Seven additional village mayors have joined four others from earlier this year in earning the first two badges of the G3 Commitment (G3C) Badge Program. The badges — aligned with the United Nations’ Sustainable Development Goals of “No Poverty” and “Zero Hunger” — signify the mayors’ efforts and continued commitments toward addressing these issues within their villages.
The G3C program, part of the island-wide Guam Green Growth initiative facilitated by the University of Guam’s Center for Island Sustainability, aims to recognize and reward businesses, organizations, educational institutions, and community groups that develop and create sustainable practices that align with the Guam Green Growth Action Framework and the U.N. Sustainable Development Goals.
The badge program will be rolled out over five years, starting with badges for poverty and hunger and gradually advancing through all 17 Sustainable Development Goals.
The May 2021 graduates of the UOG Master of Public Administration program served as G3C ambassadors, facilitating the mayors’ awareness of the goals and participation in the badge program.
The mayors were invited to be early adopters, and the villages of Piti, Dededo, Hagåtña, and Sinajana were awarded their first two badges during the 2021 Conference on Island Sustainability in April. The villages of Mongmong-Toto-Maite, Mangilao, Agat, Yona, Umatac, Inalåhan, and Chalan Pago were recognized with their badges on May 14.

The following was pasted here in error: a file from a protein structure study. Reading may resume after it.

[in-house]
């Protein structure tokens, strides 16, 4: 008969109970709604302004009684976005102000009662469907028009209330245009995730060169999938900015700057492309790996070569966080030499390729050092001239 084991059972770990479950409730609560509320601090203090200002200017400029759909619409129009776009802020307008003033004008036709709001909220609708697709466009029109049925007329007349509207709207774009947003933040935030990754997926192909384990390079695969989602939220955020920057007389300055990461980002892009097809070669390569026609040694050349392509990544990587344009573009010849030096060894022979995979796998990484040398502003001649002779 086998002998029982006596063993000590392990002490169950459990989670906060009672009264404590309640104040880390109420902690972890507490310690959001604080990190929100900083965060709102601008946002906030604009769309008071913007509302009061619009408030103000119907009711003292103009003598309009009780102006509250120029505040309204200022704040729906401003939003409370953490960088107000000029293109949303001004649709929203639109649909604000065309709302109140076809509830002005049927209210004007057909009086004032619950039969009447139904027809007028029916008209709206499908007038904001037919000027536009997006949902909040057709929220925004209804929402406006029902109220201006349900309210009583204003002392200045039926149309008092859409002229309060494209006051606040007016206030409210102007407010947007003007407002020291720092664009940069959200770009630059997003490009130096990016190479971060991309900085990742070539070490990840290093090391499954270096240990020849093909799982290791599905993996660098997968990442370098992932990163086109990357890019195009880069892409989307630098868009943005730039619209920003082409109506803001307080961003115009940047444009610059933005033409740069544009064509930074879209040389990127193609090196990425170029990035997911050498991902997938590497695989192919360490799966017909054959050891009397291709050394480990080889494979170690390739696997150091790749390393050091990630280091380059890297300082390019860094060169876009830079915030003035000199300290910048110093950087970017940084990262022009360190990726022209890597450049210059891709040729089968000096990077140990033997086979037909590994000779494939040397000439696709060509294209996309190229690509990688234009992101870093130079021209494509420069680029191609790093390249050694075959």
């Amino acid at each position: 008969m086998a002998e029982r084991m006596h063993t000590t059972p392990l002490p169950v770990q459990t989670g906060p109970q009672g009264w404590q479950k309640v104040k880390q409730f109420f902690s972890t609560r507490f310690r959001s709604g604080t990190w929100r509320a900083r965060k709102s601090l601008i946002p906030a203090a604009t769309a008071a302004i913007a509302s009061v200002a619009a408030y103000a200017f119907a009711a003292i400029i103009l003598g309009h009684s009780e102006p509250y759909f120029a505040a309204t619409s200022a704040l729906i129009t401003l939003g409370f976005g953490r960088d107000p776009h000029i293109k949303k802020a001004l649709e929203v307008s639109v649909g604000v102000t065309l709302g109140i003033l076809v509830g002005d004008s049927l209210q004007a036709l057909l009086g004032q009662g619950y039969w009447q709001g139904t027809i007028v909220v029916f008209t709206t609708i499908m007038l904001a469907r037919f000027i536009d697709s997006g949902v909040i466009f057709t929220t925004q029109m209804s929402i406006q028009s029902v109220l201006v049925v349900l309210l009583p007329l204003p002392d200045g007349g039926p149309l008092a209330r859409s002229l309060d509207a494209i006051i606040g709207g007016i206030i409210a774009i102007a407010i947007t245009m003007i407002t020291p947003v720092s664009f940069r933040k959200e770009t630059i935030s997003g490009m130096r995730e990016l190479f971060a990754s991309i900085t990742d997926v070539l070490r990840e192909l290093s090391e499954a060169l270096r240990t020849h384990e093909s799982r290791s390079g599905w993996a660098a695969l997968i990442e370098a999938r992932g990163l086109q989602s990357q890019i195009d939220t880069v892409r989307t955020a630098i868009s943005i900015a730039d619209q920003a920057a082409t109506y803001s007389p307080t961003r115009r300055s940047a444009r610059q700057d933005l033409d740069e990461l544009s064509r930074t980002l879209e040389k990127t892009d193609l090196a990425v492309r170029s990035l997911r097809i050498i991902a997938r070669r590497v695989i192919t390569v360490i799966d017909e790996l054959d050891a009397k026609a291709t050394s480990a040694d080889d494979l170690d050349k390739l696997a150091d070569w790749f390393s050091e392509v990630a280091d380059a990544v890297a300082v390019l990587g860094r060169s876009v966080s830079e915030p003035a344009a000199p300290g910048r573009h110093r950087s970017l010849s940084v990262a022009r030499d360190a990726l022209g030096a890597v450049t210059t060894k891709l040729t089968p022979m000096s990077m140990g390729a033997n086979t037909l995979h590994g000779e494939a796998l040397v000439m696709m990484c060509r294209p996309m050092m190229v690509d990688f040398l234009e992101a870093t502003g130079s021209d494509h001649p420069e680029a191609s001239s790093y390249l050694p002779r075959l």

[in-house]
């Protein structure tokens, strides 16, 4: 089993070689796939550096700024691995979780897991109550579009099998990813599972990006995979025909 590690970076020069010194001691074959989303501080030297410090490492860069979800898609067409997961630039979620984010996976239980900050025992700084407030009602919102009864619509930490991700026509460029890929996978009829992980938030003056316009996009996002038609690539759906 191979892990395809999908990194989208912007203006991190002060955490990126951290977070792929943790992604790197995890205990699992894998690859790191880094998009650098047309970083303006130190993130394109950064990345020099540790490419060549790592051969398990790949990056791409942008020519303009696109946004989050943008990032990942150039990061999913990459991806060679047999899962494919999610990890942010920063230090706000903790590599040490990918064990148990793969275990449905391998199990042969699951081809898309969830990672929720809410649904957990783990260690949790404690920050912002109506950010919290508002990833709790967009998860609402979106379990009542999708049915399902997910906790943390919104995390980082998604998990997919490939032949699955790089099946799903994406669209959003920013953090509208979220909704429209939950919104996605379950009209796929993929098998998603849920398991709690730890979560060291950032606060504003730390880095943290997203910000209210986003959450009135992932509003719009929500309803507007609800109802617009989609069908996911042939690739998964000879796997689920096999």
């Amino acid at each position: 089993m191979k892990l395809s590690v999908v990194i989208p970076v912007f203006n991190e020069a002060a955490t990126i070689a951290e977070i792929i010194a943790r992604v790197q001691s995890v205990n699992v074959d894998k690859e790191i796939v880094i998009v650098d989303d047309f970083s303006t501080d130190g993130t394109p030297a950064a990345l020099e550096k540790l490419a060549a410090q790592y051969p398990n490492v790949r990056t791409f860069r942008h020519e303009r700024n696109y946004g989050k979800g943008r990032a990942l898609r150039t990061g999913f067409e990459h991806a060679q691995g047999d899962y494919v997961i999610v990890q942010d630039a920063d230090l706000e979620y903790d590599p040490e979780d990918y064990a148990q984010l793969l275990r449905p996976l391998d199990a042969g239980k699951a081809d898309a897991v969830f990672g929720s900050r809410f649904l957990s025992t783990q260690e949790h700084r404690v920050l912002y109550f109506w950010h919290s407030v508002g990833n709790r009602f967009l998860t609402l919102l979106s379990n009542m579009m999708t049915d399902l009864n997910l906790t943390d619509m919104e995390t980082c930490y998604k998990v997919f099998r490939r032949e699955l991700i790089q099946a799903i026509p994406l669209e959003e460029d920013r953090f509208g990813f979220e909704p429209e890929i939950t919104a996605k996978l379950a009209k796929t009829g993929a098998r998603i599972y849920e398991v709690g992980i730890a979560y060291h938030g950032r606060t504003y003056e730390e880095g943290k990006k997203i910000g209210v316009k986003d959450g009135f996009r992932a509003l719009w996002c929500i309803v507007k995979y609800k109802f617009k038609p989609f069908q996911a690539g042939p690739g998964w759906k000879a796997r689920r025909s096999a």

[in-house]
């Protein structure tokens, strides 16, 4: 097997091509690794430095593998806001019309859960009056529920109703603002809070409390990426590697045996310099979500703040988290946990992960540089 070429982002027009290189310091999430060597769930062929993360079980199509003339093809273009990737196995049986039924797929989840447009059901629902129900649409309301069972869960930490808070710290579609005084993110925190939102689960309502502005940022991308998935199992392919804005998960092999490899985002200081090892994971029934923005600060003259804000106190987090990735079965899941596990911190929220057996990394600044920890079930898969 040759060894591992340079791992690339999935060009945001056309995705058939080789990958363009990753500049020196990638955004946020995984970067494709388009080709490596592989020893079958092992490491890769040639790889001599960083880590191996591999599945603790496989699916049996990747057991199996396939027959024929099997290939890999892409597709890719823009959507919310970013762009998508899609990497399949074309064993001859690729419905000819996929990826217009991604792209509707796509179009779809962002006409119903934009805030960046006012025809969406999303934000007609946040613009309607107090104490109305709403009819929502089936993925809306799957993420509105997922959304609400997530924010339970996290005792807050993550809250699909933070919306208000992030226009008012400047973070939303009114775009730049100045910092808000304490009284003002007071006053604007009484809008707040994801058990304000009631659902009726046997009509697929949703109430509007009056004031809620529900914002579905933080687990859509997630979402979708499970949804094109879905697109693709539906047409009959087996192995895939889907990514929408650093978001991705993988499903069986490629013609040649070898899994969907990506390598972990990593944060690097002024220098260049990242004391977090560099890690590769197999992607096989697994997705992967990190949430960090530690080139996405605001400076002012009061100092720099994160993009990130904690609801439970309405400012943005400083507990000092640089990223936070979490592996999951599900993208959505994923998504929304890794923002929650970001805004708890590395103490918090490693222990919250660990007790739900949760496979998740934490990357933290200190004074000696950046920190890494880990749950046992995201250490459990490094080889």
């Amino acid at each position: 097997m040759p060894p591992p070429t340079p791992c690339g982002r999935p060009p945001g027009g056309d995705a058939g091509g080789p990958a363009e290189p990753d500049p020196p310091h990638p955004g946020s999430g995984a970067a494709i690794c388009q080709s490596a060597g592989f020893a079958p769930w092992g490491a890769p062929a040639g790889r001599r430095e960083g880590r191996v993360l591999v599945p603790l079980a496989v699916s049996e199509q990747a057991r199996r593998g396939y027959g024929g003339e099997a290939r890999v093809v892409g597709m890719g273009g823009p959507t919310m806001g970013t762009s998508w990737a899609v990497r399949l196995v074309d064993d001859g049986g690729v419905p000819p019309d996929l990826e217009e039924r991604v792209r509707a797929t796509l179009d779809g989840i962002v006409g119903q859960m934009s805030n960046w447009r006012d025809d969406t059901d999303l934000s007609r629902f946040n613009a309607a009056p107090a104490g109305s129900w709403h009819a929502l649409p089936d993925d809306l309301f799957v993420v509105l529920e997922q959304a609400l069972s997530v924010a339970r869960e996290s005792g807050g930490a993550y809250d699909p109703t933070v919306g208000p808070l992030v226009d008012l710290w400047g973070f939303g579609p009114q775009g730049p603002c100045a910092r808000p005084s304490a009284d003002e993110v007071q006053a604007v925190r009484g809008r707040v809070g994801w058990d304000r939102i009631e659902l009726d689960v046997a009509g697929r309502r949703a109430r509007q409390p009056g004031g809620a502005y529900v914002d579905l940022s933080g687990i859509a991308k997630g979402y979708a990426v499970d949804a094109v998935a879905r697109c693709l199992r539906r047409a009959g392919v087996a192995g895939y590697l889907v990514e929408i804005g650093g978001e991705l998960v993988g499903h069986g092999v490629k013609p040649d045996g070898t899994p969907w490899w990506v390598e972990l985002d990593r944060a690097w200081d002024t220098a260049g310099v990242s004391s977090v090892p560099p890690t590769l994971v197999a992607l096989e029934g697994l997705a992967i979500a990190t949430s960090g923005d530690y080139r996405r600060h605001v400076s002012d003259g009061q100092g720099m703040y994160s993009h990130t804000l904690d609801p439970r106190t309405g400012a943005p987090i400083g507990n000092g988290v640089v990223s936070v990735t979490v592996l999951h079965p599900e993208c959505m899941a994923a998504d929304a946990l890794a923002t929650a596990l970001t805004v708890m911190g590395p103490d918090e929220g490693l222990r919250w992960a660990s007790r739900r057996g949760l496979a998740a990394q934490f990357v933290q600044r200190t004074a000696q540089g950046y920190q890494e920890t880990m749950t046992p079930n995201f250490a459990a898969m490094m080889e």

“Mayors have so much on their plates — to add another program was going to be hard,” said MPA graduate Christine Fejeran, so the student ambassadors provided a framework and a booklet of resources for the mayors to use as a guide for future sustainability projects and partnerships.
Actions that could make an organization or mayor’s office achieve a badge include assisting with food commodity distribution or supporting backyard farming.
Piti Mayor Jesse Alig commended the efforts of the public administration students in providing local support for sustainable action.
“This is good because we have to start somewhere so we know where to end,” Alig said.
MPA Program Director John J. Rivera said it was a new and unique experience for the MPA program’s capstone experience.
“Given the times we are in and the needs of the community, it was a real opportunity for us to get back into the community,” Rivera said. “This is the first time we did something on a grassroots level, and it allowed us to engage by reaching out to the heart of the community — the mayors.”
According to G3 Project Coordinator Annania Nauta, the MPA students helped bridge the gap between the program and the island’s mayors.
“This cohort was a determined and hardworking group,” Nauta said. “From after-hours Zoom calls to meeting with and presenting to most of the mayors’ offices, it was a real pleasure working with them. They helped to make the launch of the G3 Commitment a great success.”